By on June 12, 2018

2018 Mitsubishi Outlander front quarter

2018 Mitsubishi Outlander 3.0 GT S-AWC

3.0-liter V6, SOHC (224 hp @ 6250 rpm, 215 lb-ft @ 3700 rpm)

Six-speed automatic transmission, all-wheel drive

20 city / 27 highway / 22 combined (EPA Rating, MPG)

21.7 (observed mileage, MPG)

Base Price: $33,035 (USD)

As Tested: $34,160 (USD)

Prices include $940 freight charge.

Car enthusiasts love to argue about cars, and will debate generally anything related to the topic ad nauseum. My wife knows not to talk cars with me unless she’s prepared to engage in an multi-hour discussion with outlines, Powerpoints, and 8×10 glossy photos. Discussions like these have birthed countless internet forums and blogs, including the usually brilliant comment section here at TTAC.

A common topic: are there any truly BAD cars anymore? We may all hate various brands or models because of poor prior experiences, but it can generally be assumed that all cars sold new in the U.S. can at least perform the basic function of a car satisfactorily for roughly the length of the factory warranty.

*Does it move sentient bags of meat from one place to another without parts falling off? Then it qualifies as NOT BAD.

Through that lens, then, we can look at the 2018 Mitsubishi Outlander. It’s not a bad looking vehicle, and it certainly does what it’s supposed to. Broaden the view a bit, however, and it’s clear that there are few compelling reasons to buy Mitsubishi’s biggest crossover.

2018 Mitsubishi Outlander profile

Like I said, the Outlander looks good enough. It almost looks lithe compared to similarly sized crossovers that appear bulging and bloated. The strong line rising from the top of the front fender, along both doors, and intersecting with the taillamp gives definition to the profile view.

2018 Mitsubishi Outlander front

I’m not as big a fan of the front — and it’s one little detail that bothers me. Note the abundance of polished material on the upper grille, and on the vertical lines that flank the blacked-out lower grille. There is another metallic horizontal bit below, in the area of the air dam, but it’s not polished “chrome” like the rest of the nose — it’s a matte finish. While certainly a polished finish that low on the nose would quickly take a beating, the contrast is jarring.

2018 Mitsubishi Outlander rear

It drives well, after a fashion. The ride is controlled, and the suspension does a nice job of handling Ohio pavement imperfections. But the Outlander is held back by the drivetrain. 224 horsepower out of a 3.0-liter V6 was an impressive figure 25 years ago. Not anymore, when competitors can crank out nearly 300 horses. The V6 is thrashy and loud, with plenty of noise coming through to the cabin under acceleration.

Mercifully, Mitsubishi doesn’t saddle the V6 model with a CVT like the lesser four-cylinder trims, but the six-speed automatic doesn’t help the underpowered Outlander much — it’s slow to kick down for passing, and hunts between ratios when cruising on the interstate.

2018 Mitsubishi Outlander front seats 2018 Mitsubishi Outlander rear seats

The cabin shows evidence of cost cutting. The plastics used throughout are quite hard, and while that may be acceptable at the four-cylinder Outlander’s entry price point of around $23,000, this V6-equipped model is over ten thousand dollars more dear. In this price range, buyers expect a better material feel.

2018 Mitsubishi Outlander cargo area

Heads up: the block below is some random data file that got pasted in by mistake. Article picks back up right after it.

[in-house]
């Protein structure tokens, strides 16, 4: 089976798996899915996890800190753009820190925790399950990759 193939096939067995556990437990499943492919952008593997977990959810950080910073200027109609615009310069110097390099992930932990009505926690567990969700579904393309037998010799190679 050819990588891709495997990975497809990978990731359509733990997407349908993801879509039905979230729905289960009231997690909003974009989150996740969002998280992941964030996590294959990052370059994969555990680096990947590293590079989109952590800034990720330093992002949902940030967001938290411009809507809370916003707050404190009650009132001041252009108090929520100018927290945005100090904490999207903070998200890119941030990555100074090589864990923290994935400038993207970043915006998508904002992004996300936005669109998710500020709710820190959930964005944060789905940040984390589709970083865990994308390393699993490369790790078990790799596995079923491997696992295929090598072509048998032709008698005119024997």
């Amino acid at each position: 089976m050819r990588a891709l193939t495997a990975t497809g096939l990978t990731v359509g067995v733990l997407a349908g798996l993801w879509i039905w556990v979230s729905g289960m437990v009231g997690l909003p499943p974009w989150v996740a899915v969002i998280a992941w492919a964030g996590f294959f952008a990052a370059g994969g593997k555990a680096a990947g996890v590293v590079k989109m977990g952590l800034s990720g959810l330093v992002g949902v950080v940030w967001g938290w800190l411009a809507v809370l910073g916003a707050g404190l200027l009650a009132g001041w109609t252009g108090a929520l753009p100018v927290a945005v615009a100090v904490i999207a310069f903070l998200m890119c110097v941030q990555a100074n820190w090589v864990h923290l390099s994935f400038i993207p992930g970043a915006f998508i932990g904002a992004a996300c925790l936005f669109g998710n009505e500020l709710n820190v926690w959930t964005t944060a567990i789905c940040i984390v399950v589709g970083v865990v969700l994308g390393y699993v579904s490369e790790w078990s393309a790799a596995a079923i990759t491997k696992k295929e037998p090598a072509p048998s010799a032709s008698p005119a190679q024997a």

The front and second row seats were comfortable enough for my usual four-passenger load. When unexpected circumstances required that I haul a couple of my daughter’s friends home from a school event, the shortest members of our party were relegated to the third row. That third row is incredibly tight on legroom — and when those seats are upright, the cargo space left is minimal. We resorted to putting bags on the laps of those poor third-row kids because we couldn’t fit them in back.

2018 Mitsubishi Outlander dashboard 2018 Mitsubishi Outlander gauges

One significant annoyance: the way the driver’s seat rocks back and forth on the mounts. My first instincts led me to assume my example was abused by other journalists, but when managing editor Tim Healey noticed the same issue in his test of the Outlander Sport, I stopped by my local Mitsubishi outlet, where a new Outlander in the lot exhibited the same funky behavior. It’s an odd feeling, and only reinforces the sensation of cheapness that permeates the cabin.

I’m likewise annoyed by the console real estate given to the S-AWC control button. Such a prominent placement makes one assume switching between various drive modes is a frequent thing. I’d think a location on the dash might be a bit more logical, possibly freeing up space for cupholders.

The seven-inch touchscreen looks quite simple, and works nicely. Standard Android Auto and Apple CarPlay were welcome when the SiriusXM started to bore.

2018 Mitsubishi Outlander infotainment

Let me reiterate — the 2018 Mitsubishi Outlander is not a bad car. It may even be a perfect car for some families, considering the dual tendency of Mitsubishi to offer significant incentives matched with favorable credit or lease terms for less-than-perfect credit scores. Beyond that market, however, there are plenty of better alternatives with more room and better performance for similar money.

2018 Mitsubishi Outlander rear quarter

[Images: © 2018 Chris Tonn/TTAC]

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34 Comments on “2018 Mitsubishi Outlander 3.0 GT S-AWC Review – Not Bad*...”


  • avatar
    ajla

    “Does it move sentient bags of meat from one place to another without parts falling off? Then it qualifies as NOT BAD.”

    By that definition, when did the last “bad car” exist? Even well-known crap buckets like the Caliber, Windstar, and E65 could make it 50k miles without losing the fenders.

  • avatar
    Arthur Dailey